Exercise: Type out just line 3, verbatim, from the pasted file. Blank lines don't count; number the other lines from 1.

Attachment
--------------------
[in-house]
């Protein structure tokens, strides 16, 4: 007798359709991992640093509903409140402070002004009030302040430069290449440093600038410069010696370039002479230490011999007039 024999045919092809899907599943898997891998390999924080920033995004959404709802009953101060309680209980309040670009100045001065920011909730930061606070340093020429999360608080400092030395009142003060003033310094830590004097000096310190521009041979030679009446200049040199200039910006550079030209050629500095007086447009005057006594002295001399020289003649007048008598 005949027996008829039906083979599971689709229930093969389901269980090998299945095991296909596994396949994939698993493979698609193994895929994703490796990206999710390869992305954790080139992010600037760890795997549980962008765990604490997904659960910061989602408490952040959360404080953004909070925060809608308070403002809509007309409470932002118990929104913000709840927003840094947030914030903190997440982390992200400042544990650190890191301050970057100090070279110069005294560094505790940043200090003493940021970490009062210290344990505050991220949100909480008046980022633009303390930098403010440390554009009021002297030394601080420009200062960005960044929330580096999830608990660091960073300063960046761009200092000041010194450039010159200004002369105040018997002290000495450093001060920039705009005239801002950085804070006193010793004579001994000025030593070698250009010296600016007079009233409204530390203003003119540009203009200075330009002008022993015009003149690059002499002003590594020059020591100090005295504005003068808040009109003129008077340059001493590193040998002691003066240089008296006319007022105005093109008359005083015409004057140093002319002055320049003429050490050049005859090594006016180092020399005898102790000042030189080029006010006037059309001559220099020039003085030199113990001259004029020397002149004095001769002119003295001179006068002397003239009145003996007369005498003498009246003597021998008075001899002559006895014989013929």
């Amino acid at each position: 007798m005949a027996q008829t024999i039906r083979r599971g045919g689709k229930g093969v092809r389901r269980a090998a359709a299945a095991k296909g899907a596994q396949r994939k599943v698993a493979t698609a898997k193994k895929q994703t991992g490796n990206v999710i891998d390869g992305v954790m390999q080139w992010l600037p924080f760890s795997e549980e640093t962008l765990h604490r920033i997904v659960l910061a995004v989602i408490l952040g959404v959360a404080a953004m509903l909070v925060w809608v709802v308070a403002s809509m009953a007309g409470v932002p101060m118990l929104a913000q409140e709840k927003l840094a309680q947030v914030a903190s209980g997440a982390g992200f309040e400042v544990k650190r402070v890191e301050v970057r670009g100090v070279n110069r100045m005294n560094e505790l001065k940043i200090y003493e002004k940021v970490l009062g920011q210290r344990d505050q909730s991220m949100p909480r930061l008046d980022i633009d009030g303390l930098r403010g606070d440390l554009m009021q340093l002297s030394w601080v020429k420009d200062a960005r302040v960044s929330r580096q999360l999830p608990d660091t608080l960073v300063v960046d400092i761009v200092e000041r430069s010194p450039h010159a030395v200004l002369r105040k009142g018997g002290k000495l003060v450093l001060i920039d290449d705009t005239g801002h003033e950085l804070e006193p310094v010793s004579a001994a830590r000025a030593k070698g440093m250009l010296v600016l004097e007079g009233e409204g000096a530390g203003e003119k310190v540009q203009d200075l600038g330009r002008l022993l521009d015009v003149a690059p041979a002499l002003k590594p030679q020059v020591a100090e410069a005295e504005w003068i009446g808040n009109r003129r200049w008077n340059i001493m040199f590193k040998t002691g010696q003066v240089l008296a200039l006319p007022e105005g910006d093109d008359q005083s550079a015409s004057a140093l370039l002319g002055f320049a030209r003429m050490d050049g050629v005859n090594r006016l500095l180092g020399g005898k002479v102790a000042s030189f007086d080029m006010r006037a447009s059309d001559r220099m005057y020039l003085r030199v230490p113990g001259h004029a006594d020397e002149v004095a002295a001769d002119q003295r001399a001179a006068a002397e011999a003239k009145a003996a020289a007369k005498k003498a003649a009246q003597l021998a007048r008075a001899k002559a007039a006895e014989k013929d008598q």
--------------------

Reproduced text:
């Amino acid at each position: 007798m005949a027996q008829t024999i039906r083979r599971g045919g689709k229930g093969v092809r389901r269980a090998a359709a299945a095991k296909g899907a596994q396949r994939k599943v698993a493979t698609a898997k193994k895929q994703t991992g490796n990206v999710i891998d390869g992305v954790m390999q080139w992010l600037p924080f760890s795997e549980e640093t962008l765990h604490r920033i997904v659960l910061a995004v989602i408490l952040g959404v959360a404080a953004m509903l909070v925060w809608v709802v308070a403002s809509m009953a007309g409470v932002p101060m118990l929104a913000q409140e709840k927003l840094a309680q947030v914030a903190s209980g997440a982390g992200f309040e400042v544990k650190r402070v890191e301050v970057r670009g100090v070279n110069r100045m005294n560094e505790l001065k940043i200090y003493e002004k940021v970490l009062g920011q210290r344990d505050q909730s991220m949100p909480r930061l008046d980022i633009d009030g303390l930098r403010g606070d440390l554009m009021q340093l002297s030394w601080v020429k420009d200062a960005r302040v960044s929330r580096q999360l999830p608990d660091t608080l960073v300063v960046d400092i761009v200092e000041r430069s010194p450039h010159a030395v200004l002369r105040k009142g018997g002290k000495l003060v450093l001060i920039d290449d705009t005239g801002h003033e950085l804070e006193p310094v010793s004579a001994a830590r000025a030593k070698g440093m250009l010296v600016l004097e007079g009233e409204g000096a530390g203003e003119k310190v540009q203009d200075l600038g330009r002008l022993l521009d015009v003149a690059p041979a002499l002003k590594p030679q020059v020591a100090e410069a005295e504005w003068i009446g808040n009109r003129r200049w008077n340059i001493m040199f590193k040998t002691g010696q003066v240089l008296a200039l006319p007022e105005g910006d093109d008359q005083s550079a015409s004057a140093l370039l002319g002055f320049a030209r003429m050490d050049g050629v005859n090594r006016l500095l180092g020399g005898k002479v102790a000042s030189f007086d080029m006010r006037a447009s059309d001559r220099m005057y020039l003085r030199v230490p113990g001259h004029a006594d020397e002149v004095a002295a001769d002119q003295r001399a001179a006068a002397e011999a003239k009145a003996a020289a007369k005498k003498a003649a009246q003597l021998a007048r008075a001899k002559a007039a006895e014989k013929d008598q």